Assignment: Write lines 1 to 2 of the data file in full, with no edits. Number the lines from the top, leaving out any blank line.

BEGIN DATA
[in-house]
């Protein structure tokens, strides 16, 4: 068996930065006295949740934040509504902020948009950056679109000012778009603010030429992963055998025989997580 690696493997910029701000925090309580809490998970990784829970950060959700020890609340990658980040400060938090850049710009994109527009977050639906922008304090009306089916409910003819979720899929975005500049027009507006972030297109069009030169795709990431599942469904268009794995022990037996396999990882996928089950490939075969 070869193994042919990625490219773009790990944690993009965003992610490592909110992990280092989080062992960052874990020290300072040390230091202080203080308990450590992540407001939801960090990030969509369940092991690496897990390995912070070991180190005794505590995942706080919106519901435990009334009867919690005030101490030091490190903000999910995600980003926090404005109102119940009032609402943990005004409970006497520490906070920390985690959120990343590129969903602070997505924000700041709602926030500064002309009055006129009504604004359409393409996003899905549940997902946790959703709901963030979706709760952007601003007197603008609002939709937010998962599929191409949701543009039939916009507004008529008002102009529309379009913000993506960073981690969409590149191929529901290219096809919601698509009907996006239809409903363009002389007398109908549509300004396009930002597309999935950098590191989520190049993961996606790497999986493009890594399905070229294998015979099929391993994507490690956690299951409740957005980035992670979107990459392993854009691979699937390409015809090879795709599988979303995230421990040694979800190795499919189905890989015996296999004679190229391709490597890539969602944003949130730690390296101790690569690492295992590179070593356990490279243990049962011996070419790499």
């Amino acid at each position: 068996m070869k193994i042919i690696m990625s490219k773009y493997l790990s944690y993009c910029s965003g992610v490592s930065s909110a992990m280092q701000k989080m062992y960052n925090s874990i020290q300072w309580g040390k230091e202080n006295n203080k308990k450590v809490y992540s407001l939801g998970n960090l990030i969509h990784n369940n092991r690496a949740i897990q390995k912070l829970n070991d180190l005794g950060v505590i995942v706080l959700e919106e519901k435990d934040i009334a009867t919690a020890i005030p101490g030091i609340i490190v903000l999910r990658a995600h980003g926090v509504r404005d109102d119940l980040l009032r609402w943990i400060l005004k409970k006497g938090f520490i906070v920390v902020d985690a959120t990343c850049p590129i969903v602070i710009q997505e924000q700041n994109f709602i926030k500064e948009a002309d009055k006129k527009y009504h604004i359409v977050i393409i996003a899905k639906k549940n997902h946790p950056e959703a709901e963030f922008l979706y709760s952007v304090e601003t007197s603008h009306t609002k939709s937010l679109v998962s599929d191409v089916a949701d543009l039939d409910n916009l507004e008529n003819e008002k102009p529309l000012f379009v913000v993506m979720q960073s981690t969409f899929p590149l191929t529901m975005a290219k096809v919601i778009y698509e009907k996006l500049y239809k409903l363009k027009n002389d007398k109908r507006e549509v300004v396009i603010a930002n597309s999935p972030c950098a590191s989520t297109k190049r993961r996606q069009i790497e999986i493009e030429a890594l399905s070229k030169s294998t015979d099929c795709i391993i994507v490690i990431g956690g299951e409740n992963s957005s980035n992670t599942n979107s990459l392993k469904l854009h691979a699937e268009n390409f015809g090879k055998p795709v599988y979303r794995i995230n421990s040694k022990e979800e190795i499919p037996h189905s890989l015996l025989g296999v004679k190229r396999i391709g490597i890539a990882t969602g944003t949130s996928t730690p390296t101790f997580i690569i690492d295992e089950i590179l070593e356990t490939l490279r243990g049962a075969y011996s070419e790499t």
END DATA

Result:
[in-house]
């Protein structure tokens, strides 16, 4: 068996930065006295949740934040509504902020948009950056679109000012778009603010030429992963055998025989997580 690696493997910029701000925090309580809490998970990784829970950060959700020890609340990658980040400060938090850049710009994109527009977050639906922008304090009306089916409910003819979720899929975005500049027009507006972030297109069009030169795709990431599942469904268009794995022990037996396999990882996928089950490939075969 070869193994042919990625490219773009790990944690993009965003992610490592909110992990280092989080062992960052874990020290300072040390230091202080203080308990450590992540407001939801960090990030969509369940092991690496897990390995912070070991180190005794505590995942706080919106519901435990009334009867919690005030101490030091490190903000999910995600980003926090404005109102119940009032609402943990005004409970006497520490906070920390985690959120990343590129969903602070997505924000700041709602926030500064002309009055006129009504604004359409393409996003899905549940997902946790959703709901963030979706709760952007601003007197603008609002939709937010998962599929191409949701543009039939916009507004008529008002102009529309379009913000993506960073981690969409590149191929529901290219096809919601698509009907996006239809409903363009002389007398109908549509300004396009930002597309999935950098590191989520190049993961996606790497999986493009890594399905070229294998015979099929391993994507490690956690299951409740957005980035992670979107990459392993854009691979699937390409015809090879795709599988979303995230421990040694979800190795499919189905890989015996296999004679190229391709490597890539969602944003949130730690390296101790690569690492295992590179070593356990490279243990049962011996070419790499």